Al-Saadi believes that his unit is finally getting the heavy weapons they wanted for so long because of “an agreement between the Shiite factions and the US that was brokered by the federal Iraqi government.” Previously, al-Saadi thinks, the US wouldn’t even send light weapons to the Iraqi army because they were so worried about these falling into the hands of Shiite militias. All this now seems to have changed, al-Saadi says.

In Iraq, criticism of the US’ role in the fight against the Islamic State, or IS, group had been going on for weeks, even months. Leading members of the Shiite Muslim militias involved had been critical of the US’ role in Iraq’s security crisis. They had even accused the US of aiding the Islamic State, or IS, group.

But over the past few days there seems to have been a serious attitude adjustment. The Shiite Muslim militias, which are mostly made up of volunteers and not part of the official Iraqi army but play an extremely important role in combatting the IS group anyway, have stopped criticising the US’ role through their various media outlets. Rumours spread by leaders of the militias, where they accused the US of dropping supplies to the IS group and thereby assumed they were allied with them, have not been repeated again.

The KRG’s Ministry of Natural Resources (MNR) notes the decision by the Seoul Western District Court in Korea to grant an application from the Korean National Oil Company (KNOC) ordering the Korea Times newspaper to delete all published articles relating to allegations by a Korean MP of a misuse of funds by the KRG and the Minister of Natural Resources, and to not post or distribute any similar articles in the future. All the articles have now been removed by the Korea Times.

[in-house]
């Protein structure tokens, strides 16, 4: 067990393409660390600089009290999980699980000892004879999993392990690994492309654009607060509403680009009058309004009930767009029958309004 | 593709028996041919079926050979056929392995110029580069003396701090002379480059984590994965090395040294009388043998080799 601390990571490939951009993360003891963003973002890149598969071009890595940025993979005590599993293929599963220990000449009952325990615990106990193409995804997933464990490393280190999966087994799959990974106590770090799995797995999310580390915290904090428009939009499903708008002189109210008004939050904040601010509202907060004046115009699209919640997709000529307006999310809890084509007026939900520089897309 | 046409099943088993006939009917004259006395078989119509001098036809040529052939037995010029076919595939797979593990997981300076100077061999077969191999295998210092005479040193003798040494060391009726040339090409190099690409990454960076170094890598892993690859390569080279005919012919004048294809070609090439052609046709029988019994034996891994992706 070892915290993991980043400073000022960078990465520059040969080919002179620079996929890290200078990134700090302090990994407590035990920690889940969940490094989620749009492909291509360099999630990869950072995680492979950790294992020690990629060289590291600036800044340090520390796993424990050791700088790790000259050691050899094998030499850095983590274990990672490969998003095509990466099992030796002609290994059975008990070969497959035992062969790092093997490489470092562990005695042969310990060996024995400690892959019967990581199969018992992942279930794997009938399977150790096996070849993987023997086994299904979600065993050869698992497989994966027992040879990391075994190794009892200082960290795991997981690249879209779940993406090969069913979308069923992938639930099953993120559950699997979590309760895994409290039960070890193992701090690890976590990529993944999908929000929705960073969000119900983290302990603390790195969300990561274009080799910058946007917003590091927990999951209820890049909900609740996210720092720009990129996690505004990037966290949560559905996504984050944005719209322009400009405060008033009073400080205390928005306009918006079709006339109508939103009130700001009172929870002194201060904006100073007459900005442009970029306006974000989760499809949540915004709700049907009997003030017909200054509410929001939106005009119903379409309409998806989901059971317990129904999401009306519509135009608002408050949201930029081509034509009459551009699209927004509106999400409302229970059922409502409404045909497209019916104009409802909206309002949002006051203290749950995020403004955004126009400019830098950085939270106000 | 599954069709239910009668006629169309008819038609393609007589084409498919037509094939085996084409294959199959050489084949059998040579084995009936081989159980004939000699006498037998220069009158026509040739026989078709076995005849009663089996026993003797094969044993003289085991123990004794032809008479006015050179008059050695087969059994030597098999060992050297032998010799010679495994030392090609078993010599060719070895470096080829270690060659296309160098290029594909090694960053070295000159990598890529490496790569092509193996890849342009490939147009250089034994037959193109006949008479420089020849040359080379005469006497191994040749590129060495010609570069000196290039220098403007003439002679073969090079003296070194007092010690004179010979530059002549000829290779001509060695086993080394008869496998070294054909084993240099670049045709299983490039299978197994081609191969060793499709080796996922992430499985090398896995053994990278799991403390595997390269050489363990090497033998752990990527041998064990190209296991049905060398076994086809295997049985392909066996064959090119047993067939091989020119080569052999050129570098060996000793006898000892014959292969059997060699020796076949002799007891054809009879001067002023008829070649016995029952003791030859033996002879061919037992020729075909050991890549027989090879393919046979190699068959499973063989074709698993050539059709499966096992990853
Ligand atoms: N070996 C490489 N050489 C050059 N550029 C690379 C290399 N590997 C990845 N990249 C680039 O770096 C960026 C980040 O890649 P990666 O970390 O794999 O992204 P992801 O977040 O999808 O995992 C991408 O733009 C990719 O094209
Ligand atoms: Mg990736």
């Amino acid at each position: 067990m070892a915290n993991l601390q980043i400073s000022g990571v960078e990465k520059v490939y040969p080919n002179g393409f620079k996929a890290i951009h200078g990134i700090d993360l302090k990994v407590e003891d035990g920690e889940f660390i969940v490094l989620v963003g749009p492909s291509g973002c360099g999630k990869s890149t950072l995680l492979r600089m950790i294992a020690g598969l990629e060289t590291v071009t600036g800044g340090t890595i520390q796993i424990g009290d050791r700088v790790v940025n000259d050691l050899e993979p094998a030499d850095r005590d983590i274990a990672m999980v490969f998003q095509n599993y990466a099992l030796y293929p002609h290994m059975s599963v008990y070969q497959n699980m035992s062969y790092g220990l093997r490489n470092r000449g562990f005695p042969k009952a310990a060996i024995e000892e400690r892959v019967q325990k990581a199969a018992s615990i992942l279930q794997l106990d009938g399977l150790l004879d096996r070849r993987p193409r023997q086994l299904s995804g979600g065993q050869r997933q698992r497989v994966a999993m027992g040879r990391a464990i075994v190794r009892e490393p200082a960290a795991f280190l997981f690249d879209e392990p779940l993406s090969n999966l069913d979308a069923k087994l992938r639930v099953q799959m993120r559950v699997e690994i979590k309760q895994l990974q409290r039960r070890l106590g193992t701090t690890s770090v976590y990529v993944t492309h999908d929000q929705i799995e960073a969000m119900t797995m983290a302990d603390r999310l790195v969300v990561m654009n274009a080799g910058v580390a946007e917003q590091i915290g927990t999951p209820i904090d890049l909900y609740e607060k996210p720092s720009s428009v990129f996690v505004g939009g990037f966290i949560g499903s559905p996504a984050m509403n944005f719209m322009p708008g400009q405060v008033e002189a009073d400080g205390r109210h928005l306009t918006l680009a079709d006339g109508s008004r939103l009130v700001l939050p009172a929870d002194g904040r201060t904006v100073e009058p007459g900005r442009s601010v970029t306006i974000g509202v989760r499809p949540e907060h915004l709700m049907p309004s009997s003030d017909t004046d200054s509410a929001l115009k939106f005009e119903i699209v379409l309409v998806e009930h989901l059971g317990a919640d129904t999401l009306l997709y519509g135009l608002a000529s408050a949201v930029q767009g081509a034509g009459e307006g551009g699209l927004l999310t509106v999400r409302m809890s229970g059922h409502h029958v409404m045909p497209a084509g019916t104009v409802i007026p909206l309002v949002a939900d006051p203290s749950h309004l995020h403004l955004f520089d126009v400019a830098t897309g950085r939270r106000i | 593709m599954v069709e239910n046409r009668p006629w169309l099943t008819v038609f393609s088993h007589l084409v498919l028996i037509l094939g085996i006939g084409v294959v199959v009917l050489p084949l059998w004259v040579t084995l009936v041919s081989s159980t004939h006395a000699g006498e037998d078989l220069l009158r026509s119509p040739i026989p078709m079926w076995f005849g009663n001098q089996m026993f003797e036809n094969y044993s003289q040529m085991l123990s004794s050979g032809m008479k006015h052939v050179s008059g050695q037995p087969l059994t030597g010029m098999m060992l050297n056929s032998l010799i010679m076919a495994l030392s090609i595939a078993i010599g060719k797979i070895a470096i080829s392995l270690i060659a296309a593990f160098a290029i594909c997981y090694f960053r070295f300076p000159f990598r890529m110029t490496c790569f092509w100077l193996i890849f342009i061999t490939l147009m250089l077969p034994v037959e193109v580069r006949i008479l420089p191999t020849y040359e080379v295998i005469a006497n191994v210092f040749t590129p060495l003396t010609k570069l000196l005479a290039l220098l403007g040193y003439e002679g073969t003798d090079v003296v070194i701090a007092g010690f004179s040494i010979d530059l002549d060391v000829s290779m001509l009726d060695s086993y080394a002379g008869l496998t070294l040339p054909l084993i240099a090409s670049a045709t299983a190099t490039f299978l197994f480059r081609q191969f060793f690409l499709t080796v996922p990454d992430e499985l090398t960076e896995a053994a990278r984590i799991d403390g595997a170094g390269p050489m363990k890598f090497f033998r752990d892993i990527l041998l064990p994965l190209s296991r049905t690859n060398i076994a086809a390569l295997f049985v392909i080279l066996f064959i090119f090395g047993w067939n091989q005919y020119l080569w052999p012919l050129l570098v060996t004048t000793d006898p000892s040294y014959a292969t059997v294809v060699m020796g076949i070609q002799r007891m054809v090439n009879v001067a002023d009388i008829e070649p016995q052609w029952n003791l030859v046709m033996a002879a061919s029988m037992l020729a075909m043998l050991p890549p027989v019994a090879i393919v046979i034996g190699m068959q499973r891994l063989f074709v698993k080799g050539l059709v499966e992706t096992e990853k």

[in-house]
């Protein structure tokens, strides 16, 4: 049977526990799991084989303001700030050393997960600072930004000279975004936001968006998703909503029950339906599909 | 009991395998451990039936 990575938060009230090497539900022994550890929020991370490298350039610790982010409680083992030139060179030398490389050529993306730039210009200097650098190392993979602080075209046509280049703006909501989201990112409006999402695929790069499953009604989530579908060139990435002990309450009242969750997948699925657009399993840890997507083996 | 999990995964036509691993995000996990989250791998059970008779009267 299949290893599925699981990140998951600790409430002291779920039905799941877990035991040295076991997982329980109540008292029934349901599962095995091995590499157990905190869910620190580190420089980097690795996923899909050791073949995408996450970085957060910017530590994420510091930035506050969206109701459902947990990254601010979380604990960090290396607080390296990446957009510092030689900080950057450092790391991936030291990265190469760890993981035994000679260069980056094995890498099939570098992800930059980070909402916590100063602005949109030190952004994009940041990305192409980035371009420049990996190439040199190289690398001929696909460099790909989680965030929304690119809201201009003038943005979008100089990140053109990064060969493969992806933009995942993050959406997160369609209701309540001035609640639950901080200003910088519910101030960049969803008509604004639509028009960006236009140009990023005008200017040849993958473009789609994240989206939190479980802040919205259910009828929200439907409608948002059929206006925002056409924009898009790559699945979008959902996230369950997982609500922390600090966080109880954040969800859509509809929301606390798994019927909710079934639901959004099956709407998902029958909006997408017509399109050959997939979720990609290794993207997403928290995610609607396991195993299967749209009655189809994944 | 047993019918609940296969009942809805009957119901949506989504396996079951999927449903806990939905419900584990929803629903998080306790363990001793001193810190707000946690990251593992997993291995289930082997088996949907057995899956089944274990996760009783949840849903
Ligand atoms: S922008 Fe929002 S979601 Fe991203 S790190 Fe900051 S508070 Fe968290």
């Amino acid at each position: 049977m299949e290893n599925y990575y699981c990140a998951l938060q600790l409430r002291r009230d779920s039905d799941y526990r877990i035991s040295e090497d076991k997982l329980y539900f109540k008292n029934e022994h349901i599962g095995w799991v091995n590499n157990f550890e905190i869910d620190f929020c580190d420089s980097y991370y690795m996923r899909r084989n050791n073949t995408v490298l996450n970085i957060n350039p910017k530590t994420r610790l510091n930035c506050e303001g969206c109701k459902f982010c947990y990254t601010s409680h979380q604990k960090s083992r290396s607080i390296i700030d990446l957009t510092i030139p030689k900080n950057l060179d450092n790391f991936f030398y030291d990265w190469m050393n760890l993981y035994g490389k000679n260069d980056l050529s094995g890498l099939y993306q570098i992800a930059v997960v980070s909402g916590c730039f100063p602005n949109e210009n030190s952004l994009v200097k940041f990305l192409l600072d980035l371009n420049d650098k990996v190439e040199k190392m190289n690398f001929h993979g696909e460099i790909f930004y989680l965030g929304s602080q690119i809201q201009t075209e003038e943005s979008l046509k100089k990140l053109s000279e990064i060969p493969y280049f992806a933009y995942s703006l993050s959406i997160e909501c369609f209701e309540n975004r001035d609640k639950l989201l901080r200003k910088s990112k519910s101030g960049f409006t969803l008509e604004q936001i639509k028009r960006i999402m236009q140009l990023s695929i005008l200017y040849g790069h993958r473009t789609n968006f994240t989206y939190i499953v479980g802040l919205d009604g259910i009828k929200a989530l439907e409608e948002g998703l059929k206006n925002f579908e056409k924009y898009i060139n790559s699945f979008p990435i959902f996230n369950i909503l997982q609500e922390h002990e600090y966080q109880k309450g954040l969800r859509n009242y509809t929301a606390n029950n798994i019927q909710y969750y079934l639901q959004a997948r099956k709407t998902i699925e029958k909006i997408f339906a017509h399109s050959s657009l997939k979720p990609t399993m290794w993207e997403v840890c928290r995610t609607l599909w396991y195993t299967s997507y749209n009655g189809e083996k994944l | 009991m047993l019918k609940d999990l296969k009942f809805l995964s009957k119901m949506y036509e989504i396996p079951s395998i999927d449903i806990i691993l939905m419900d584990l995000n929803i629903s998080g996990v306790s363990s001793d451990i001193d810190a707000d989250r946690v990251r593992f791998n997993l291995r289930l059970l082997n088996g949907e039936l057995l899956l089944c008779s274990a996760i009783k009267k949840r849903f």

In March, 2015, the Korean Times published a series of false and malicious claims by MP Chun Soon-ok of the main opposition party in Korea about legitimate contractual payments made in 2008 by KNOC as part of its production sharing contract to explore for oil in the Kurdistan Region.

The claims in the offending Korea Times articles were unfortunately spread by a number of politicians and news outlets in Kurdistan without checking the facts.

In its 8th June ruling on the suit brought by KNOC (referred to in the Court ruling as the “Creditor”) against the Korea Times (referred to as the “Debtor”), the Seoul Western District Court decided that the MP’s allegations were “not true.”

The Court declared: “There is no reason for this Court to make a conclusion that the money paid to the KRG by the Creditor is either bribery or was distributed to the close associates of [former President] Lee Myung-Bak.”

The Court further decided that a “capacity building bonus” paid by KNOC to KRG “is paid under the Contracts and the ground for payment is clear.”

The Court declared that the Debtor “had not been able to furnish any credible material supporting its allegation that the payment of bonuses under the contract is a bribery” or was given to “Mr Myung-Bak’s associates.”

The Court continued: “This Court finds that the Debtor’s posting of the articles… constitutes an act damaging to the reputation of the Creditor and as an infringement on personal rights of the creditor by stating false fact…”

The Court rejected the counter arguments by the Korea Times “because there is no sound ground for them.”